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FAQs for Employers: Minneapolis’ Right to Recall Ordinance

Minneapolis employers in the hospitality industry will likely soon have to contend with a new set of worker protection laws. The Minneapolis City Council is currently considering a citywide Hospitality Worker Right to Recall Ordinance, which would require employers to rehire workers previously terminated due to the Coronavirus pandemic. If adopted, the Ordinance will go into effect on May 1, 2021. Meanwhile, the Minnesota Legislature is considering a similar right to recall law, which would apply statewide to a larger group of employers.

Which Businesses Are Affected By the Minneapolis Ordinance?

As currently drafted, the Ordinance has limited applicability, covering only the following enterprises:

  • EVENT CENTERS—Companies that own, operate, or manage a structure in the city that is over 50,000 square feet or has over 2,000 fixed seats and is used for events like concerts, performances, sporting events, conventions, or similar public events.
  • HOTEL BUSINESSES—Hotels with either 50 or more guestrooms.
  • CONNECTED BUSINESSES—Business connected to or operated in an event center or hotel, such as food preparation facilities, concessions, retail stores, restaurants, bars, and parking structures.

The Ordinance extends to any successor employer that buys a covered employer. The Right of Recall Ordinance exempts government employers, except the City itself.

How Do Covered Minneapolis Employers Comply?

The Ordinance would create recall rights for employees (including temporary and part-time employees, but not independent contractors) who:

  • worked for a covered company for at least six months in the twelve months preceding March 13, 2020;
  • performed at least 80 hours of work at a covered enterprise within the boundaries of the City of Minneapolis during that same period; and
  • were terminated on or after March 13, 2020, due to a government order, lack of work, reduction in force, or other economic, “non-disciplinary” reasons.

Employers must offer those workers any job position that comes open at the covered enterprise that is the same or similar to their prior position; or, alternatively, any position for which the worker could become qualified with the same training the employer would provide a new worker. The laid-off worker then has seven days to respond (if the offer was made by text or email) or ten days to respond (if it was made by mail) before the offer expires. Whenever two or more workers are entitled to the same position, the employer must first offer it to whoever worked there the longest.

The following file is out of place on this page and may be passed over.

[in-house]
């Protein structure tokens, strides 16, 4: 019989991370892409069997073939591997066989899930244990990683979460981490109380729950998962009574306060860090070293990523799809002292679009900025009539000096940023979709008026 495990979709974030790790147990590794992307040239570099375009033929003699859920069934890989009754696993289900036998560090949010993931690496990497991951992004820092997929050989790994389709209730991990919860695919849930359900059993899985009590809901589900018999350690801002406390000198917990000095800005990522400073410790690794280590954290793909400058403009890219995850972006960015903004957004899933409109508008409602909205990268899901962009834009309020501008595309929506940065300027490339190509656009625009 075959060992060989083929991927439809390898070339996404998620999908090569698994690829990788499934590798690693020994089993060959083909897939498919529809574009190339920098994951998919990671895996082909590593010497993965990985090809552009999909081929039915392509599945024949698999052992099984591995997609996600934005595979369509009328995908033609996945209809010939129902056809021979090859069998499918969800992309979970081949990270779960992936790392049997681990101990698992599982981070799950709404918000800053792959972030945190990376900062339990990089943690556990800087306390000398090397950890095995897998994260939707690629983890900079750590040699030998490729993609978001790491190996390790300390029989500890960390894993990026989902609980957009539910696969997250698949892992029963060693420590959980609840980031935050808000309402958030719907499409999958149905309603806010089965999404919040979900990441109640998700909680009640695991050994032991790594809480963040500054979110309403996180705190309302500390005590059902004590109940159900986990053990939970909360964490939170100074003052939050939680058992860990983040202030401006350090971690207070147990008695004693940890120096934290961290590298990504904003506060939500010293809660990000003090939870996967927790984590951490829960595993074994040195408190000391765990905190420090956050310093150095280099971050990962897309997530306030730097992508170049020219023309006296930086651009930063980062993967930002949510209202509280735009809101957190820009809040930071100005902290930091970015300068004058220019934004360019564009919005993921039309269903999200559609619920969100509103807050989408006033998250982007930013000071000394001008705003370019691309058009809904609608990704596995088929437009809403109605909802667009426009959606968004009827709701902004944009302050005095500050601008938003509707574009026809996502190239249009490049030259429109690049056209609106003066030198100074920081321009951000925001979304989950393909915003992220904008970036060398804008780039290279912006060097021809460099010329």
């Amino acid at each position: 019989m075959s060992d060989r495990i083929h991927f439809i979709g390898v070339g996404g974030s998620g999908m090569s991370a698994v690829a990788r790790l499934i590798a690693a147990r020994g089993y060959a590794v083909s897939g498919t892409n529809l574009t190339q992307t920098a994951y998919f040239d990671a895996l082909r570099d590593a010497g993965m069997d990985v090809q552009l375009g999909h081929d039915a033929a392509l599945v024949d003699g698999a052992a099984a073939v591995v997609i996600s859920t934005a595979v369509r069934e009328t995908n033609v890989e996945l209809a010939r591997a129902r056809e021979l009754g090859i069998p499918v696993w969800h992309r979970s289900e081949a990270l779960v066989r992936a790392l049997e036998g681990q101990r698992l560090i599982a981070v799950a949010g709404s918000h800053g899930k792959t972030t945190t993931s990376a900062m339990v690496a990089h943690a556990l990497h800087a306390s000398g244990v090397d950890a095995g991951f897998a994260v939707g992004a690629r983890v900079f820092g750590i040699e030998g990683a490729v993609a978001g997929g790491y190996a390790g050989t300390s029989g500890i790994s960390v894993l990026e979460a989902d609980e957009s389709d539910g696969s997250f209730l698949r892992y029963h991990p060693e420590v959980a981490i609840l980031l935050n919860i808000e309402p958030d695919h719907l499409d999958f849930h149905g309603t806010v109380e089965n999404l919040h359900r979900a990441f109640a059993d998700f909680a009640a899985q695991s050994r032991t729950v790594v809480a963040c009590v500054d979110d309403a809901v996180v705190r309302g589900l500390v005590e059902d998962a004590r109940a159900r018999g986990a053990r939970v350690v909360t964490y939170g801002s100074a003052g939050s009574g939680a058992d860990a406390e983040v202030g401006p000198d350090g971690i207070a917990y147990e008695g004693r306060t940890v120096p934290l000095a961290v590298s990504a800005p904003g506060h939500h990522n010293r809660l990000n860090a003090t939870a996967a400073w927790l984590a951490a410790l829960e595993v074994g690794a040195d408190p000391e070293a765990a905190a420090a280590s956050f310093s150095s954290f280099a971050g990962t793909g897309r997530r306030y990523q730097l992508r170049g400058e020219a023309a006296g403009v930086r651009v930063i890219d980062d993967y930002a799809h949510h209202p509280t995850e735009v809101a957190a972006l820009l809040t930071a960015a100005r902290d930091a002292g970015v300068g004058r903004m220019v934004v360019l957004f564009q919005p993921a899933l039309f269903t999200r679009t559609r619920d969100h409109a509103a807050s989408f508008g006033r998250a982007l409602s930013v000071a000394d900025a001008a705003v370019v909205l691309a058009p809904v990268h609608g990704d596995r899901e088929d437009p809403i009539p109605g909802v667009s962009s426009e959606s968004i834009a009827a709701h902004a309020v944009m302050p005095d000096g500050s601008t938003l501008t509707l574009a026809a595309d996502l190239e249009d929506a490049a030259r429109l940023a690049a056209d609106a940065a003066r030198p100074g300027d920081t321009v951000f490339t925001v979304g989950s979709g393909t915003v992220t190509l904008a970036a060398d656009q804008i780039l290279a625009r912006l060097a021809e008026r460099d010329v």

Covered employers also cannot retaliate against workers for exercising the rights guaranteed by, or participating in the enforcement of, the Ordinance.

In addition, the Ordinance creates various recordkeeping requirements, including requiring any covered employer to create a list of each laid-off employee, their position, date of hire, and contact information.

What Happens If a Covered Minneapolis Employer Does Not Comply?

Workers can report violations to the City. And the city has the ability to:

  • investigate potential violations;
  • order reinstatement of laid-off workers;
  • order actual compensatory damages or $1,000 to a laid-off worker who is damaged by an employer’s violation, whichever is greater;
  • issue penalties of up to $1,000 for each laid-off worker damaged by the violation;
  • and impose civil fines of up to $1,000 for each violation, or of up to $3,000 for any instance of retaliation.

How Likely is it That the City Ordinance and State Law Will Be Adopted?

Based on the Minneapolis City Council’s preliminary votes, it seems almost certain that the proposed Ordinance, or something very similar, will be adopted. Given Minnesota’s current divided government, the fate of the Minnesota law is much less certain.

How is the Minnesota Proposal Different?

The bill being considered in the Minnesota Legislature parallels the City’s proposed Ordinance with respect to the substantive right to recall it creates. However, its coverage and remedies are much broader. In addition to hotels, event centers, and connected businesses, the proposed state law would extend to airport hospitality operations, airport service providers, and providers of building services (i.e., janitorial, building, maintenance, or security) to office, retail, or other commercial buildings. Covered entities also include temporary staffing agencies that work in those locations or provide those services. If adopted, the Minnesota law would create a private right of action, which includes attorneys’ fees shifting, as well a state enforcement mechanisms.

What Can Minneapolis Employers Do to Get Ready for the Ordinance?

  • It’s not too late for potentially impacted employers to weigh in and let the City Council know how the Ordinance would impact their business in these already trying economic times: The City Council is holding a public hearing on the proposal on March 4, 2021.
  • In the meantime, covered employers should begin compiling recall lists of covered employees laid off since March 13, 2020, and their contact information, so they are ready to meet the Ordinance’s notification requirement beginning on May 1, 2021.
  • As noted, the Ordinance’s recall requirement does not apply to workers laid off due to disciplinary reasons. For any employee terminated since March 13, 2020, for non-economic, disciplinary reasons, employers should collect and preserve records substantiating the reasons for the discharge or risk being forced to hire these workers back.

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